English culture has produced a number of cliques, says Terry Eagleton in UnHerd, from the Bloomsbury Group to the Angry Young Men of the 1950s. Martin Amis’s gang – Salman Rushdie, Julian Barnes, Ian McEwan, Christopher Hitchens et al – were a “formidably talented bunch”, mostly products of Oxbridge in the 1960s and 1970s, an era of “intense creativity”. Amis, the “great poet of the postmodern metropolis”, ushered us into a “depthless, deregulated world of appetite, self-interest, and purely vacuous freedom”, a world he held together by the brilliance of his literary style. (He once remarked he would sell his grandmother for a finely turned phrase.)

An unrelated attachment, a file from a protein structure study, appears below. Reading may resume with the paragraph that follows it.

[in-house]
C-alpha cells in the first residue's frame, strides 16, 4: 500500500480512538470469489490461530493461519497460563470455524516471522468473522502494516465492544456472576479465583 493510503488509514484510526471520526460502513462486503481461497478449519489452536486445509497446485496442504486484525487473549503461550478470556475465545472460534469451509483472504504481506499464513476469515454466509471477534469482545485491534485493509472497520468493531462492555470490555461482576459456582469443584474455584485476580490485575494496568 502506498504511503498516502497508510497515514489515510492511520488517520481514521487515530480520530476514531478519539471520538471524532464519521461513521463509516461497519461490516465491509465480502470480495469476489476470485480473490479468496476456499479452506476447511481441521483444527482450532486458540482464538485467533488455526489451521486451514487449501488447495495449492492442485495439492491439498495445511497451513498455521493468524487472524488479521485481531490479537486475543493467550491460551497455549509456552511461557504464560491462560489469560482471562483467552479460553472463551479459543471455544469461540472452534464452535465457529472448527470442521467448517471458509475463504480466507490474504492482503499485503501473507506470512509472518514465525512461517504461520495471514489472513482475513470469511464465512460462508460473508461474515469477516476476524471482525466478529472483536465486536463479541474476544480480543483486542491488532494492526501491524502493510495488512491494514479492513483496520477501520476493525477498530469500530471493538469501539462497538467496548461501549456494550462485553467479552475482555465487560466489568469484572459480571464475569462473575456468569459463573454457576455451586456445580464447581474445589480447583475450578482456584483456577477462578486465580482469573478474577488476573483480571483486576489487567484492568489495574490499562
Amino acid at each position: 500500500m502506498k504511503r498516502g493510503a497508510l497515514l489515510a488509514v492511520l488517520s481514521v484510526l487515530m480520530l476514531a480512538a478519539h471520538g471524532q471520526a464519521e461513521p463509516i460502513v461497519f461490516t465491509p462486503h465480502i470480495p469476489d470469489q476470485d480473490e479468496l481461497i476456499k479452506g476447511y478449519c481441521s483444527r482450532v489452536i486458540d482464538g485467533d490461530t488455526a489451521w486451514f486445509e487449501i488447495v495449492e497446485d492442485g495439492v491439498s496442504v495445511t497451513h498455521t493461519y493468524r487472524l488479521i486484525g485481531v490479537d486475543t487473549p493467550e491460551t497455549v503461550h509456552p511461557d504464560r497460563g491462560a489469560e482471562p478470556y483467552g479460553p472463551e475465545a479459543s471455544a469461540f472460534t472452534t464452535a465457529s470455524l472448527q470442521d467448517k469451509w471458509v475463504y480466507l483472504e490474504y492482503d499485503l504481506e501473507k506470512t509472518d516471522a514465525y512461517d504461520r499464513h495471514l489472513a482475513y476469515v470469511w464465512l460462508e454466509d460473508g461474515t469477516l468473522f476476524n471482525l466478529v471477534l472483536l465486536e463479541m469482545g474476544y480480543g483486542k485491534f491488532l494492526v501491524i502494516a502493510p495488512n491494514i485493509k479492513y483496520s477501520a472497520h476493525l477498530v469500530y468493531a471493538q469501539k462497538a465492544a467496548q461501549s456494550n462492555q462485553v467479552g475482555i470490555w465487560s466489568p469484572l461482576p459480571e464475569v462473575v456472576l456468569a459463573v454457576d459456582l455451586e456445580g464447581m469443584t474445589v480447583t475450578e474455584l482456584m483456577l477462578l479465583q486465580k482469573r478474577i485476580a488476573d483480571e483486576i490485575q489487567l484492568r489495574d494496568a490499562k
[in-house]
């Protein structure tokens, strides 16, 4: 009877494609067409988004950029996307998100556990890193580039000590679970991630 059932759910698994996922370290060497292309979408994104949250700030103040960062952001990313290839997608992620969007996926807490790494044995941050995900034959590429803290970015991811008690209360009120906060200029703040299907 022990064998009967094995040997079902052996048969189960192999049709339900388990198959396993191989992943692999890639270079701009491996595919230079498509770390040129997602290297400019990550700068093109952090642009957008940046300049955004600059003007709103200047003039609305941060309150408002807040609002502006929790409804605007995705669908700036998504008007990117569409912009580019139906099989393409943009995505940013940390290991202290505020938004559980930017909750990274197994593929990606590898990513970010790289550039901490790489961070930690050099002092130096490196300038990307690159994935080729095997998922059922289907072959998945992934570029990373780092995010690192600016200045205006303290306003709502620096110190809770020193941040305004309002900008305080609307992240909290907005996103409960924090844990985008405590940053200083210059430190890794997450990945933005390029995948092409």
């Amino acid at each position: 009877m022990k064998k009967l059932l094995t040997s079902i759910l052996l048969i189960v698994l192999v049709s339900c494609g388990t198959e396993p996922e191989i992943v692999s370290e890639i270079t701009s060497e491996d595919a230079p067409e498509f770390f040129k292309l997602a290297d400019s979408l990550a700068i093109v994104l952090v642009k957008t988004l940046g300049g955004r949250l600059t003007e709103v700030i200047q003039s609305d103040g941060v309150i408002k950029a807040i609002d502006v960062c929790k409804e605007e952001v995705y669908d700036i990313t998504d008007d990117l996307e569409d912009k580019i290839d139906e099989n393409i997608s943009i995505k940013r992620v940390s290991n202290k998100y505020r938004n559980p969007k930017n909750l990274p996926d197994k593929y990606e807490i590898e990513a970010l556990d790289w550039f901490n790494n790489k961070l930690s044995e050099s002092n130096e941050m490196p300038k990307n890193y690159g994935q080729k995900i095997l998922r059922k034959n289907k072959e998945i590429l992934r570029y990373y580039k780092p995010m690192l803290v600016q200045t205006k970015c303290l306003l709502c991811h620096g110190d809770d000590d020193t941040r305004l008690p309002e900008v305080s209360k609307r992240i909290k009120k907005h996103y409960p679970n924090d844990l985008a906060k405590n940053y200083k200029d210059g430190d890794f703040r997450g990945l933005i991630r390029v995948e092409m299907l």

But there’s a disparity between the sordid events Amis describes and “the tamely conventional views” that silently underpin his fiction. He and his fellow writers portray a late-capitalist world which shows “the bankruptcy of liberal values” but, nervous of convictions like most liberals, they offer no real alternative to such values. (Hitchens was the ultimate champagne socialist, “though as his career progressed the champagne gradually took over from the socialism”.) Their great modernist predecessors – the likes of Joseph Conrad, DH Lawrence, WB Yeats and TS Eliot – were much more radical, even if their radicalism was predominantly of the right not the left. Almost all were visionaries who thought deeply about politics, philosophy and the future of civilisation. That is one reason why their work, “taken as a whole, has never been equalled in the century or so since it appeared, and certainly not by the Amis group” – gifted writers though they were.